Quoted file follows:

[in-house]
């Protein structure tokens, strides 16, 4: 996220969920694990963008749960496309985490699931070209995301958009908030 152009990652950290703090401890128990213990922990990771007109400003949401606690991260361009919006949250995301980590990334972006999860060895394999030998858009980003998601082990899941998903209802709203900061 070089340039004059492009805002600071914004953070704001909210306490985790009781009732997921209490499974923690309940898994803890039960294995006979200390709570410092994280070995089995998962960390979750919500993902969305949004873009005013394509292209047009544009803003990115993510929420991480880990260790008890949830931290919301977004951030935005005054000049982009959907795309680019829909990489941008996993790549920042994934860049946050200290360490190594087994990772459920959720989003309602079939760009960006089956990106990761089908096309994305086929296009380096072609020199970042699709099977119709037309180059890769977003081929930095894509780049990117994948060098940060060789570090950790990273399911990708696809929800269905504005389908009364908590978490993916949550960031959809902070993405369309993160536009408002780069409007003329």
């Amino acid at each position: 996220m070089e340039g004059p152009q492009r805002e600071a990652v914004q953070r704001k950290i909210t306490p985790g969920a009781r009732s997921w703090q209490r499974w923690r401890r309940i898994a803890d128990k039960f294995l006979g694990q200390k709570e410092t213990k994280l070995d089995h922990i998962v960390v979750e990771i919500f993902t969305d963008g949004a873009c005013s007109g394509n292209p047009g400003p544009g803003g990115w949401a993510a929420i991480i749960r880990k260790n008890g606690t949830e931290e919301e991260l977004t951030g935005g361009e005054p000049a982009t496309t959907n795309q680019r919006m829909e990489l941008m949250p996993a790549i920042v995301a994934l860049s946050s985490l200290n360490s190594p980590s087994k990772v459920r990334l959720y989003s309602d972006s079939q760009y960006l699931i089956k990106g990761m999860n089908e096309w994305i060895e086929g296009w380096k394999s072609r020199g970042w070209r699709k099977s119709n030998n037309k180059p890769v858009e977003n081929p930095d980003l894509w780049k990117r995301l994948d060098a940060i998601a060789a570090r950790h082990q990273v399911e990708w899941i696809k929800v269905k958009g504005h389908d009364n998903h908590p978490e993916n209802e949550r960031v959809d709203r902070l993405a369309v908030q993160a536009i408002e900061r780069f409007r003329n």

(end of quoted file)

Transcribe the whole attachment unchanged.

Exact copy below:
[in-house]
């Protein structure tokens, strides 16, 4: 996220969920694990963008749960496309985490699931070209995301958009908030 152009990652950290703090401890128990213990922990990771007109400003949401606690991260361009919006949250995301980590990334972006999860060895394999030998858009980003998601082990899941998903209802709203900061 070089340039004059492009805002600071914004953070704001909210306490985790009781009732997921209490499974923690309940898994803890039960294995006979200390709570410092994280070995089995998962960390979750919500993902969305949004873009005013394509292209047009544009803003990115993510929420991480880990260790008890949830931290919301977004951030935005005054000049982009959907795309680019829909990489941008996993790549920042994934860049946050200290360490190594087994990772459920959720989003309602079939760009960006089956990106990761089908096309994305086929296009380096072609020199970042699709099977119709037309180059890769977003081929930095894509780049990117994948060098940060060789570090950790990273399911990708696809929800269905504005389908009364908590978490993916949550960031959809902070993405369309993160536009408002780069409007003329």
């Amino acid at each position: 996220m070089e340039g004059p152009q492009r805002e600071a990652v914004q953070r704001k950290i909210t306490p985790g969920a009781r009732s997921w703090q209490r499974w923690r401890r309940i898994a803890d128990k039960f294995l006979g694990q200390k709570e410092t213990k994280l070995d089995h922990i998962v960390v979750e990771i919500f993902t969305d963008g949004a873009c005013s007109g394509n292209p047009g400003p544009g803003g990115w949401a993510a929420i991480i749960r880990k260790n008890g606690t949830e931290e919301e991260l977004t951030g935005g361009e005054p000049a982009t496309t959907n795309q680019r919006m829909e990489l941008m949250p996993a790549i920042v995301a994934l860049s946050s985490l200290n360490s190594p980590s087994k990772v459920r990334l959720y989003s309602d972006s079939q760009y960006l699931i089956k990106g990761m999860n089908e096309w994305i060895e086929g296009w380096k394999s072609r020199g970042w070209r699709k099977s119709n030998n037309k180059p890769v858009e977003n081929p930095d980003l894509w780049k990117r995301l994948d060098a940060i998601a060789a570090r950790h082990q990273v399911e990708w899941i696809k929800v269905k958009g504005h389908d009364n998903h908590p978490e993916n209802e949550r960031v959809d709203r902070l993405a369309v908030q993160a536009i408002e900061r780069f409007r003329n």